Background The improvement of medical informatics and the introduction of computers in all medical fields have modified the nature of the information manipulated by diagnosis support systems. Systems must be able to store information, to consult validated clinical tables, and to compare the results for several diseases.1 This suggests the production of strongly inter-connected process modules, sharing a common core of information. We have to problem to solve. The first one is to build a system which can treat several types of information about diseases. Ordinary, such systems try to aggregate information and to compute the diagnosis with a new global procedure. We assume that it is better, in first, to analyse each type of information with each treatment associated to it and after that to aggregate the different results into a global advice. The second part of the problem is to conceive a data organisation which allows to store only one patient description, enough generic to work for all diagnosis procedures.
Methods We have adopted an Object Oriented Design to create the Knowledge Data Base and to obtain an architecture which allows the collaboration between the treatment modules.2 The model of the Knowledge Data Base contains a generic object Description composed from three sets of signs: present signs, missing signs and information signs (to store non-pathological data as sex, age\ldots). Both patient and disease descriptions inherit their structure from the object Description. This organisation ensures the consistency between the patient and disease descriptions and simplifies their comparison. Two methods of diagnosis are defined: evaluation of criteria lists issued from bibliography (as ARA criteria), and scoring calculus from an expert advice. The first one eliminates all diseases for which the patient have exclusion signs. If the patient presents all criteria of a disease, the diagnosis is validated, else the score calculus produced an ordered list of possible. So, we can have a final advice about the patient case which is an aggregation of the two processes.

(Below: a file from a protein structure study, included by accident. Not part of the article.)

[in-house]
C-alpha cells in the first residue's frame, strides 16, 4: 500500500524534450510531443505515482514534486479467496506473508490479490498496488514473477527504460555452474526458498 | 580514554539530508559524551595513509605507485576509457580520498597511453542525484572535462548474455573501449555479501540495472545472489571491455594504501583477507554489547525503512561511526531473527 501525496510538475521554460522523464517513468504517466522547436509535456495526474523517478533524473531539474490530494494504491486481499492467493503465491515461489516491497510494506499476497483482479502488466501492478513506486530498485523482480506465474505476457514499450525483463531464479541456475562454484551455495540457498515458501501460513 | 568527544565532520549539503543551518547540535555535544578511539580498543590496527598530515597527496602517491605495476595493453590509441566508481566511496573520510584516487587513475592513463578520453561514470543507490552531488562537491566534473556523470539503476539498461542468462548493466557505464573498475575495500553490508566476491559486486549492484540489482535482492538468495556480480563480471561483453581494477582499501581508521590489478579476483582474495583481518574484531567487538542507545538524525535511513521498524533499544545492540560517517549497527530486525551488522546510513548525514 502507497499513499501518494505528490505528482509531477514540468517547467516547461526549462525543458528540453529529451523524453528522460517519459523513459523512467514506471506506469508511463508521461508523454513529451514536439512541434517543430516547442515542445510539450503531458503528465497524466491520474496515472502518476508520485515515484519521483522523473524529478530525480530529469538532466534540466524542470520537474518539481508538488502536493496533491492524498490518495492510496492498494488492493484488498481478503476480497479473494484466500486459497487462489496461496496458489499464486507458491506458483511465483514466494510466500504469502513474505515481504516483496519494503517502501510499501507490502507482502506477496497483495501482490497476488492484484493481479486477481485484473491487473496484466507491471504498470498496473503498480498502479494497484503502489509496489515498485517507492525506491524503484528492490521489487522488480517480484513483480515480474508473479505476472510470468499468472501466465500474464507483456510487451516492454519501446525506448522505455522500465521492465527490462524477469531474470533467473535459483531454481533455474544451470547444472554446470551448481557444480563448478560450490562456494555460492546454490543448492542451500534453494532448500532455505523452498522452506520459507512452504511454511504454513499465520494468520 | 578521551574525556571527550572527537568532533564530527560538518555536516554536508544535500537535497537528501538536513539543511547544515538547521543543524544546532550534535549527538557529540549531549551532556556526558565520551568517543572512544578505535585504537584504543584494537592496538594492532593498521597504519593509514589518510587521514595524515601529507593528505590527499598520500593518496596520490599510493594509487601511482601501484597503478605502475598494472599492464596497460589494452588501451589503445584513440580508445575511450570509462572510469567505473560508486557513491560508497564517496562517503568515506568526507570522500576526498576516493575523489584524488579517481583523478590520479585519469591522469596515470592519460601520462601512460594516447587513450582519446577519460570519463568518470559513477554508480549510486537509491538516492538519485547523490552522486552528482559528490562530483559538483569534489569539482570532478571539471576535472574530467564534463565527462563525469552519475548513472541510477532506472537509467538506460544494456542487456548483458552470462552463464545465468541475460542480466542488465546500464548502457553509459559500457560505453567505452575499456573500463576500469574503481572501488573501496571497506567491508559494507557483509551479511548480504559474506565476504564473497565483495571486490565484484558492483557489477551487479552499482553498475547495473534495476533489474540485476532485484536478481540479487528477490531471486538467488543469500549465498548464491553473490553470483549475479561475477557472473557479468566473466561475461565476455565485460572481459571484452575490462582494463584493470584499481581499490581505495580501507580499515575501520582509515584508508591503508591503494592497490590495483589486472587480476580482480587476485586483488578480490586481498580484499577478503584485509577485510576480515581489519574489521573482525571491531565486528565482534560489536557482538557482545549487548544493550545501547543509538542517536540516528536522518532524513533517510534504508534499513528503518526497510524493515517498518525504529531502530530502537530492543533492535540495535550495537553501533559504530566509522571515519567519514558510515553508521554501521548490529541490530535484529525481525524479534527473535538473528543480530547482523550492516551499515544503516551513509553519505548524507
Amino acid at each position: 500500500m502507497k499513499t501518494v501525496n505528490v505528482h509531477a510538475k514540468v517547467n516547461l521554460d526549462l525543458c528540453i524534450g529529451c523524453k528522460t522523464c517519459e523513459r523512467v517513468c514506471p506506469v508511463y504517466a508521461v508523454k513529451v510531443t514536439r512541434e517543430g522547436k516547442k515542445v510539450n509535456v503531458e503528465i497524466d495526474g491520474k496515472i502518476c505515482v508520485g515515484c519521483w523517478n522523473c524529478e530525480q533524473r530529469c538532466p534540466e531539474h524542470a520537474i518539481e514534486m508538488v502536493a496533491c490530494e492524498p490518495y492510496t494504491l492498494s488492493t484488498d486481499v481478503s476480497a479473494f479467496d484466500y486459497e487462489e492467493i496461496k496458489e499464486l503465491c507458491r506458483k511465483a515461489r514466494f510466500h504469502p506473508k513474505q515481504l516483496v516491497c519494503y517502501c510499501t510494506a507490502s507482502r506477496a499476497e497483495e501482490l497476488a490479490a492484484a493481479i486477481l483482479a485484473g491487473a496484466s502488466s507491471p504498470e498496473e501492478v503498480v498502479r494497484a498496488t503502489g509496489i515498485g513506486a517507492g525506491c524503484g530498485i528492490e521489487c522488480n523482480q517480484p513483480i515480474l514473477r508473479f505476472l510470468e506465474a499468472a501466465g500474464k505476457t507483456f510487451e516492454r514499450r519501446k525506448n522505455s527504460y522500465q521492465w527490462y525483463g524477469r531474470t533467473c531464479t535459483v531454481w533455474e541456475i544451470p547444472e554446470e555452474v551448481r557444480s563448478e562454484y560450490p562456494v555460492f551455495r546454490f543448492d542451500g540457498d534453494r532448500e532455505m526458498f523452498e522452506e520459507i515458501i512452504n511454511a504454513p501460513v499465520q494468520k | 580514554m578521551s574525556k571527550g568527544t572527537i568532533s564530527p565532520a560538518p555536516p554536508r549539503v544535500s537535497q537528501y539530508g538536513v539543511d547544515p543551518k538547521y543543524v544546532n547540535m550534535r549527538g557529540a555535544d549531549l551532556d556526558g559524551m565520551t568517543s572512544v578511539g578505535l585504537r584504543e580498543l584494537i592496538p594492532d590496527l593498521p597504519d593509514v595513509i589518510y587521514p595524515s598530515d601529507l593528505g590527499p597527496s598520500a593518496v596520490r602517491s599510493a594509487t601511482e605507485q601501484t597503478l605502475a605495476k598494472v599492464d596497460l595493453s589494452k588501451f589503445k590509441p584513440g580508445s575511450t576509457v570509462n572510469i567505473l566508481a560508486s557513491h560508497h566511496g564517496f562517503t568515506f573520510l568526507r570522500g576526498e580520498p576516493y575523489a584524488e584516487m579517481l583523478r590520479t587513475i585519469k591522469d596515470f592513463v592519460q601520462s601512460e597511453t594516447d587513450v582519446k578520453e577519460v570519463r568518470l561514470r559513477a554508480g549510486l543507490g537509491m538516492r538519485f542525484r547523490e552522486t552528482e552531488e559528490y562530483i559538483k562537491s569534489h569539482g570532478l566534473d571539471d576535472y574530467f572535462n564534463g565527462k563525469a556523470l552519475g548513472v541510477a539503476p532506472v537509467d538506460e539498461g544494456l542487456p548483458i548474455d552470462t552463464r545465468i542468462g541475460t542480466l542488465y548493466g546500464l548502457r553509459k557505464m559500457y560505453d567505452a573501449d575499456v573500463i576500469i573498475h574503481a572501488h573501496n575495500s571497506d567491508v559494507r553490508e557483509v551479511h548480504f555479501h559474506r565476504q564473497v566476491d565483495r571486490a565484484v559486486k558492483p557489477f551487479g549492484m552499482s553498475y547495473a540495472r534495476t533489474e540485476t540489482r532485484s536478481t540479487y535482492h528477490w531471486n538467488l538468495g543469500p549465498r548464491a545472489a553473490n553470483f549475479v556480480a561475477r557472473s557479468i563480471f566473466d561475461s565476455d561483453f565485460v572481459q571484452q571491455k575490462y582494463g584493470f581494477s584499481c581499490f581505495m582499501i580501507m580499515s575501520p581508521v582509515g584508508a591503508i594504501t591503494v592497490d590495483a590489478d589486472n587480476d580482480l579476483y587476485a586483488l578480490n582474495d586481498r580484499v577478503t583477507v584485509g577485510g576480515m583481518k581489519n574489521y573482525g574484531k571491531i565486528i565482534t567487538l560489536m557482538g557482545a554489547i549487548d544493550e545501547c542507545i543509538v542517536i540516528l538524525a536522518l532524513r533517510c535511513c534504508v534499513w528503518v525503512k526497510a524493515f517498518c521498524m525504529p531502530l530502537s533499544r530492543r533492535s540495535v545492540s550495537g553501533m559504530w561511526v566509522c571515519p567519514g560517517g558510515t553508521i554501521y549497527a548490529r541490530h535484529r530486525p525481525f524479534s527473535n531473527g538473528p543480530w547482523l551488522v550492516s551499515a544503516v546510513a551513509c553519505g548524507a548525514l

Results The realised software contains a KBD with more than one hundred signs to define 13 diseases in inflammatory rheumatology. 132 records of patients who present one of these 13 rheumatic diseases, was analysed. 83 (62.9%) patients presented a complete criteria list for one disease. The scoring method classified the right disease in the head of the list in 106 (80.3%) cases, and the aggregation of the two methods leads to make the right diagnostic for 120 (90.9%) cases.
We have shown that it is possible to conceive such hybrid system which can deal with several types of information and can compare diseases for which information is heterogeneous. For example criteria list is missing for three diseases. We think that this way produces better results than when we try to mix all information in only one type of value and after that to compute with.
Beurton-Aimar M, Vernhes JP, Le Blanc B, Dehais J, Salamon R. Creating a knowledge base for diagnosis making in rheumatology. Revue du rhumatisme1997;11:762
Beurton-Aimar M, Le Blanc B, Vernhes JP. LADRI: a decision making system in inflammatory rheumatology. Proceedings of the 7th International Conference on Intelligent Systems, July 1–2, 1998, 51–6
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